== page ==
When driving around Ohio, it is not uncommon to see roadside area plantings of wildflowers. Can you duplicate the roadside planting at home, and what are real world expectations from such plantings? Dr. M. Knee of Ohio State University offers information on wildflower planting:
A wildflower garden can be many different things for different people. Common expectations are that it will be informal, with a wide diversity of flowers, providing a rewarding prospect with little investment of time or money. "Wildflower"often refers to an appearance rather than a definite group of plants or garden treatment. The terms "natural" or "naturalistic" are also likely to crop up, raising the idea that this kind of garden might resemble an ecosystem that would develop if nature took its course.
Commonly available wildflower seed mixes include a selection of annuals, sometimes selected for growth in a particular region, such as the northeastern United States. These may include Ohio natives such as black-eyed Susan ( Rudbeckia hirta), U.S. natives such as Coreopsis tinctoria, and non-natives such as poppy (Papaver rhoeas) and Mexican aster (Cosmos bipinnatus). They may even include weedy species such as Queen Anne's Lace (Daucus carota) or corn marigold (Crysanthemum segetum). These mixes are inexpensive and easy to establish by broadcasting seed in a sunny area. They can be a rewarding short-term treatment for an area that just needs to be filled with something colorful. Many of the species will self-seed and this can be encouraged by cutting the dry stems and shaking them over the plot area. Over time, the mix of flowers tend to get less interesting as one or two species become predominant. This can be managed by removing seed heads of the more abundant species and adding seed of more desirable species as the years go by.
However well it is managed, this kind of wildflower patch/meadow has a period of maximum show in mid summer and can look dull or messy for much of the rest of the year.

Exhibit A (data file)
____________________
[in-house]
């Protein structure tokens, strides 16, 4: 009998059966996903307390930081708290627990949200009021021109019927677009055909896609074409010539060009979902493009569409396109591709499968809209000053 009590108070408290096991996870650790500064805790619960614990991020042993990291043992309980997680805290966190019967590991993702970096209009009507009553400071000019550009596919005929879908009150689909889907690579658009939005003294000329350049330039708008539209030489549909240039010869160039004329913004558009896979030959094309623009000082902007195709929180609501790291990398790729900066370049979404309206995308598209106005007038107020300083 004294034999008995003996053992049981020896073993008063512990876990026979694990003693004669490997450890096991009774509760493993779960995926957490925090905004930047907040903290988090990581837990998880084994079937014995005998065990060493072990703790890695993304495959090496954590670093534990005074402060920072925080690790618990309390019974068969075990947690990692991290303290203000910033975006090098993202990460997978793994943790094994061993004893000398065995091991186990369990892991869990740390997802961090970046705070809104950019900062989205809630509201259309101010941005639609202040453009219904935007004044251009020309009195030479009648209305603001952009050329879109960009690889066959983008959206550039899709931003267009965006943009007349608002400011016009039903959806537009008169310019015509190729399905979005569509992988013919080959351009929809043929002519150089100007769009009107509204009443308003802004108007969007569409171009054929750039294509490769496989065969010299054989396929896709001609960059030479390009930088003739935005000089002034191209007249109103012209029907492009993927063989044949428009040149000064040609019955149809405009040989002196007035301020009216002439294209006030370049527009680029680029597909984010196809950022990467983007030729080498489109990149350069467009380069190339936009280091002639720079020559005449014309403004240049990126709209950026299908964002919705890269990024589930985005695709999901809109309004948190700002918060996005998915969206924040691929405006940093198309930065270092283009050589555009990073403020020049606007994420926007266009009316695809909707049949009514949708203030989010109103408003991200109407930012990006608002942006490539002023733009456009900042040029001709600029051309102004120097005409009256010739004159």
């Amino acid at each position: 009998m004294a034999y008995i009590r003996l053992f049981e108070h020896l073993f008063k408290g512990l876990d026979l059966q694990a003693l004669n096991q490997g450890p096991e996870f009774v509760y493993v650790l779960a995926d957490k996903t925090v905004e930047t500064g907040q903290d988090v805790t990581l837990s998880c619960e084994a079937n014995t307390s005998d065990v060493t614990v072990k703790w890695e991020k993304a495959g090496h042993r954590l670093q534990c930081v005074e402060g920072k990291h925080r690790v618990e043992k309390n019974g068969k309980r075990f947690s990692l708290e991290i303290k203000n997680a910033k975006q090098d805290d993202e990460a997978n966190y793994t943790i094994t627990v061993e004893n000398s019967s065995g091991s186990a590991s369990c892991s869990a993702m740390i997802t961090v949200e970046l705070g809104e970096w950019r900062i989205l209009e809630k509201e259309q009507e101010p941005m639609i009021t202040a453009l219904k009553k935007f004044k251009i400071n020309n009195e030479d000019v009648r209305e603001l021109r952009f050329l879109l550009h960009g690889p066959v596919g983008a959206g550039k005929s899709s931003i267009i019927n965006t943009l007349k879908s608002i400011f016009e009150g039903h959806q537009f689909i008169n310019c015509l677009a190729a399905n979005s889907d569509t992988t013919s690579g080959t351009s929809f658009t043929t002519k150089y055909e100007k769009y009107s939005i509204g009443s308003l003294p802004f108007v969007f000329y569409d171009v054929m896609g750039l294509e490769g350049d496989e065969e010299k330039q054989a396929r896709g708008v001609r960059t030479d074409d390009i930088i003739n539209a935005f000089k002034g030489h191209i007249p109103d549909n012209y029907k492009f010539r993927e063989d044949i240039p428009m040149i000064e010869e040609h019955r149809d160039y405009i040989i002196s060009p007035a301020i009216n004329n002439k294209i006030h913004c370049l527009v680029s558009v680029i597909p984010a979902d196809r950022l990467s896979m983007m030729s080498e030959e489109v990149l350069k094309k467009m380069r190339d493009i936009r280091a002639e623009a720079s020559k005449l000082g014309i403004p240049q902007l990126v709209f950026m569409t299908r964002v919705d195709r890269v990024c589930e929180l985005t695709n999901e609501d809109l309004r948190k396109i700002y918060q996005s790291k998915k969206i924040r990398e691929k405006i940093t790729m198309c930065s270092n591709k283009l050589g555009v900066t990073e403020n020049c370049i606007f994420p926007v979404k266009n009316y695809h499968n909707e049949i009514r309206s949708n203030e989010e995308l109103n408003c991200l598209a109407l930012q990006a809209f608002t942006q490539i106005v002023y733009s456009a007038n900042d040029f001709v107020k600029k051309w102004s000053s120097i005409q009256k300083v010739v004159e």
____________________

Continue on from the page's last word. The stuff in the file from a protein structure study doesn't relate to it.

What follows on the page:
Meadow and prairie mixes include mainly perennial plants that take longer to establish than the annual wildflower mixes. Both include a high proportion of grasses, and the flower color may not be as striking as the annual mixes. On the other hand, the seed heads of grasses and other species provide interest at other times of the year.
Meadow mixes often include non-native grasses and wildflowers in addition to natives. Prairie mixes are based on native warm season grasses and forbs (plants with showy flowers). Examples are big bluestem (Andropogon gerardii), Indian grass Sorghastrum nutans), gayfeather (Liatris pycnostachya), and prairie coneflower (Ratibida pinnata). The species will all be U.S. natives, but many prairie seed mixes come from other states such as Wisconsin and Minnesota, and some of the species may not be native to Ohio. Some people insist on growing species native to their particular area and try to find local seed sources so that they can be sure that the plants are well adapted to local soils and climate.
Meadow and prairie mixes require sunny areas and careful site preparation before seeding. Existing vegetation must be killed. It may take repeated cultivation or herbicide applications over a year before planting to eliminate weed seedlings and perennial weeds such as thistle. Seed can be sown in the spring or fall. It is much easier to estabvlish meadows and prairie on low fertility sites than where there is a high residual fertility that favors fast growing weeds. It will take two or three years before these areas look particularly attractive. Long-term maintenance may require spot reatments of persisitent weeds and lowing at least once a year in later fall or early spring. Prairies benefit from occasional fire and burning may be possible in rural areas.
Wildlife Haven's Home Page